Start with giving yourself a pat on the back. Whether you saved $50,000 by diligently setting aside a portion of your paycheck or you came into money through an inheritance, you now have a tidy sum to grow. Investing is one of the smartest choices to make when you have money to spare. Of course, with that comes the dilemma of how to invest your $50,000. A financial advisor can help you create a financial plan for your investing goals. Let’s take a look at some of the best ways to invest $50,000.
How to Invest in Tax-Advantaged Accounts
First, let’s make sure you covered your bases. Assuming you’ve set aside emergency savings for unexpected job loss, medical emergencies or other life events, start by evaluating your tax-advantaged investments. Not familiar with the term? Tax-advantaged investments are accounts such as 401(k)s, Roth or traditional IRAs and health savings accounts (HSAs). If you have children, add 529 savings plans and custodial IRAs to the roster.
Each account is designated for a specific purpose, which you need to keep in mind. Retirement accounts such as 401(k)s and IRAs have penalties if you try to withdraw funds before reaching age 59 1/2. Health savings accounts, which are tax deductible, are for qualified medical expenses. Custodial IRAs and 529 savings plans are usually savings vehicles for your children.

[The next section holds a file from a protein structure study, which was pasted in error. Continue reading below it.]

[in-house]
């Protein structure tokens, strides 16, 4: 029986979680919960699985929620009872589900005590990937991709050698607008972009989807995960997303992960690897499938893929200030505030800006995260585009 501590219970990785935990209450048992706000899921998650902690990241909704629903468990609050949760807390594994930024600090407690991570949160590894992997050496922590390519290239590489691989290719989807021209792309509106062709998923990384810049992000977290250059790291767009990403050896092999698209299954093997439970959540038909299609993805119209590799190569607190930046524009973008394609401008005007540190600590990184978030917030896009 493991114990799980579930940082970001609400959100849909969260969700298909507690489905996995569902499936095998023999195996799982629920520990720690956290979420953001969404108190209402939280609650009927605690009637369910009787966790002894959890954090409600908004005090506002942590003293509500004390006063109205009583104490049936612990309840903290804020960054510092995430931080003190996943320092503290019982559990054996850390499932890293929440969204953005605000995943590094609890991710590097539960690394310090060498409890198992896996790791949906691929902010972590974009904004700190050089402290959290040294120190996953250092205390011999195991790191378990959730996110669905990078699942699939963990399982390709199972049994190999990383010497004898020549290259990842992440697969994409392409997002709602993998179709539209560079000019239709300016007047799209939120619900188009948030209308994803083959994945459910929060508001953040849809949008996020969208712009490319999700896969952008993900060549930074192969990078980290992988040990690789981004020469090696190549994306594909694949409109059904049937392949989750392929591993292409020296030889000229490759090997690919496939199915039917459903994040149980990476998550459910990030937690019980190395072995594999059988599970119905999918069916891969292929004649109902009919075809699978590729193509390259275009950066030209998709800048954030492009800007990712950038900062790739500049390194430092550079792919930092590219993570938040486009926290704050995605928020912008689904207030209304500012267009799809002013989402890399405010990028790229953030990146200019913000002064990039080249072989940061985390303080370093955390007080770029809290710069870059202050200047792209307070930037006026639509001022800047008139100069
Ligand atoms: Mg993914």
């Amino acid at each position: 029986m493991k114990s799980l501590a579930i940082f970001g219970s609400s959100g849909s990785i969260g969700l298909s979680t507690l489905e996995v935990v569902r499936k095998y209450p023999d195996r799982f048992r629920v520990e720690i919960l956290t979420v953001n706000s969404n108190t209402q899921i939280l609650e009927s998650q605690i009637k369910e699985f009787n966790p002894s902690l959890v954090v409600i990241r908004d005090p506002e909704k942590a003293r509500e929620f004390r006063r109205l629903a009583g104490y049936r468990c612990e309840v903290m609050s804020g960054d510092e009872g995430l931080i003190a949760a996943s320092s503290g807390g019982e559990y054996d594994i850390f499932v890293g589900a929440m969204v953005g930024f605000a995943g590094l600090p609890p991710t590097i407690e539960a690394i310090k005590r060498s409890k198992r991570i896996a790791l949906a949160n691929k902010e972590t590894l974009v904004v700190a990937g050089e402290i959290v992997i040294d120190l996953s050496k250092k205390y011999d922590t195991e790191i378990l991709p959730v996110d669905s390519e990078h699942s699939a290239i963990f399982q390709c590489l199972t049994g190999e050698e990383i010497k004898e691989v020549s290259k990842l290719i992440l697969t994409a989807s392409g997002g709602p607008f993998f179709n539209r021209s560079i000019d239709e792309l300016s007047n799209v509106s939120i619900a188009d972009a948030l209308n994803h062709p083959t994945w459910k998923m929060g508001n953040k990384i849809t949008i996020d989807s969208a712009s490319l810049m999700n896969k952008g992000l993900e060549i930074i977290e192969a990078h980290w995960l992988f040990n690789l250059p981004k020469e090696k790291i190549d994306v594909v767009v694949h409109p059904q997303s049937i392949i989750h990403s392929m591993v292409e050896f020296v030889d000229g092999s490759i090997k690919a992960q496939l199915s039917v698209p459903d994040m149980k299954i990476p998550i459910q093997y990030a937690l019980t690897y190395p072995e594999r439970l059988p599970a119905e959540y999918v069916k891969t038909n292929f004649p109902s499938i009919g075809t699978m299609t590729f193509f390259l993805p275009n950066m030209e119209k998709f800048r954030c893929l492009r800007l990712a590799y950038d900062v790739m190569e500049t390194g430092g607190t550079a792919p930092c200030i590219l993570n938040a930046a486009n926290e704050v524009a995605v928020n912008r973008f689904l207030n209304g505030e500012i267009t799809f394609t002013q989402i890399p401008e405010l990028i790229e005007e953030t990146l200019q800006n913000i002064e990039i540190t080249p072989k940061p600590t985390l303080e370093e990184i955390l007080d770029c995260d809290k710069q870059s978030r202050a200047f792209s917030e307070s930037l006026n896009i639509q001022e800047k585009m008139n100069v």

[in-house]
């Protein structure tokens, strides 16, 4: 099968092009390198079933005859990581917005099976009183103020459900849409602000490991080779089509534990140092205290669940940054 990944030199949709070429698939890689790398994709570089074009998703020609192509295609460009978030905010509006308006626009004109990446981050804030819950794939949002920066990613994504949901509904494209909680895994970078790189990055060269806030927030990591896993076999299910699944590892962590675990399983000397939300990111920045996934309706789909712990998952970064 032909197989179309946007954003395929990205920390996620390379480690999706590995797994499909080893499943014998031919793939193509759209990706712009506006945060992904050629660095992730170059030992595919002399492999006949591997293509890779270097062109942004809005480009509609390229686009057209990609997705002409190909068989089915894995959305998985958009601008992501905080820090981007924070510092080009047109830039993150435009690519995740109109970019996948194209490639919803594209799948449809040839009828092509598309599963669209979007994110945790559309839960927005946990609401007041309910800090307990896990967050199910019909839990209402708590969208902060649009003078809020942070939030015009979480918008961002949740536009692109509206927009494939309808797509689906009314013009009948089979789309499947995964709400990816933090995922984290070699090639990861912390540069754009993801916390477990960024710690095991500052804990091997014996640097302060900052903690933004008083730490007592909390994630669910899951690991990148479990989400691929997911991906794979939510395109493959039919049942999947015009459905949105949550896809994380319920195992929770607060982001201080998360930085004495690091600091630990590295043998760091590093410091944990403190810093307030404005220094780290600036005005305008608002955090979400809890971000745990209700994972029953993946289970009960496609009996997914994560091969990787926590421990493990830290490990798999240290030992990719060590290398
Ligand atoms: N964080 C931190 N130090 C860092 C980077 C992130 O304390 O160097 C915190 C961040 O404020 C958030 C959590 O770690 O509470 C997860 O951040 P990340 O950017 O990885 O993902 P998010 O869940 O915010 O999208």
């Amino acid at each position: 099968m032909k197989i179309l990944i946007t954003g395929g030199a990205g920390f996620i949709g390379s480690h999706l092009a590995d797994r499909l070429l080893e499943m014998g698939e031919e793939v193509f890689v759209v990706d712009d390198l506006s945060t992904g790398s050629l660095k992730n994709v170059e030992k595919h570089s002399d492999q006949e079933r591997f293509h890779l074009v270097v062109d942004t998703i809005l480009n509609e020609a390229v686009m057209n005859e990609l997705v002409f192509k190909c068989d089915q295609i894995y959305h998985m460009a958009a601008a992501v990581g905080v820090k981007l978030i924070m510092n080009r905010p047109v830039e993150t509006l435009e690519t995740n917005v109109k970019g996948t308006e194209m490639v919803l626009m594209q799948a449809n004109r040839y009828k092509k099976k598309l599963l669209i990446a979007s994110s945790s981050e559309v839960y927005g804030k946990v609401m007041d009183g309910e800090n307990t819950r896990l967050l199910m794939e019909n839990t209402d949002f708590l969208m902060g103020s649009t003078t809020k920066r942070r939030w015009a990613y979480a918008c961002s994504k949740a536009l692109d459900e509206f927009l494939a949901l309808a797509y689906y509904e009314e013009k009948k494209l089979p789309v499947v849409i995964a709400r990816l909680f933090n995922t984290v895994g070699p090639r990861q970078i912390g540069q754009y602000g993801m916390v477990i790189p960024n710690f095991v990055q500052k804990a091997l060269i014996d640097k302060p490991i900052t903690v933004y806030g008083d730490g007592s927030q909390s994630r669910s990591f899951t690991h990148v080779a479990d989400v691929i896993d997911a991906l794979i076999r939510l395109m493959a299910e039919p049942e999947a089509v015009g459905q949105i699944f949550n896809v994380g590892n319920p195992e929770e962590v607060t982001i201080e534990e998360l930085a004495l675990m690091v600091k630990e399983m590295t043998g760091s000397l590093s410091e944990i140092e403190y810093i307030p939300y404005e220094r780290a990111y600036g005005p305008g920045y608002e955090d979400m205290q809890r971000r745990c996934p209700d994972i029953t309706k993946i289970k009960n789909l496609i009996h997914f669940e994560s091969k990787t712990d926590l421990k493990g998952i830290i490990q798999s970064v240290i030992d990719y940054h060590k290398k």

If you haven’t reached the maximum contribution limits for each type of account, consider using a portion of your $50,000 to do so. Roth and traditional IRAs have a yearly contribution limit of $6,500 for 2023. If you’re 50 or older, it’s $7,500.
For 401(k)s, the max is $22,500 in 2023 (up from $20,500 in 2022). If you’re 50 or older, the IRS permits you to contribute an additional $7,500 in 2023 (up from $6,500 in 2022).
With these type of accounts, you’re not taxed on earnings each year. Keep in mind you’re not taxed while the money is growing in the account, but your account distributions for traditional IRAs or 401(k)s are taxed as income. This happens once you start withdrawing funds at age 59 ½ or older.
How to Invest in Easily Accessible Accounts
After you put aside money in your tax-advantaged accounts and emergency fund, consider how long you’re willing to part with your money. If you want to earn interest on your chunk of change, but still want it accessible, you might want to think about high-interest savings accounts. This option is by no means going to earn you large gains on your investment. However, it’s a safe way to earn some interest while having the option to withdraw the funds at any time.
Certificates of deposit (CDs) are another savings vehicle to think about. Just like a savings account, this option won’t earn you an amazing return. Usually, the percentage rates hover in the low single-digits. But, it’s a safe investment. You won’t lose money with FDIC-insured CDs. However, you will lose some access to your money. CD terms range anywhere from months to five or six years. You can’t withdraw before the term’s up without facing a penalty fee.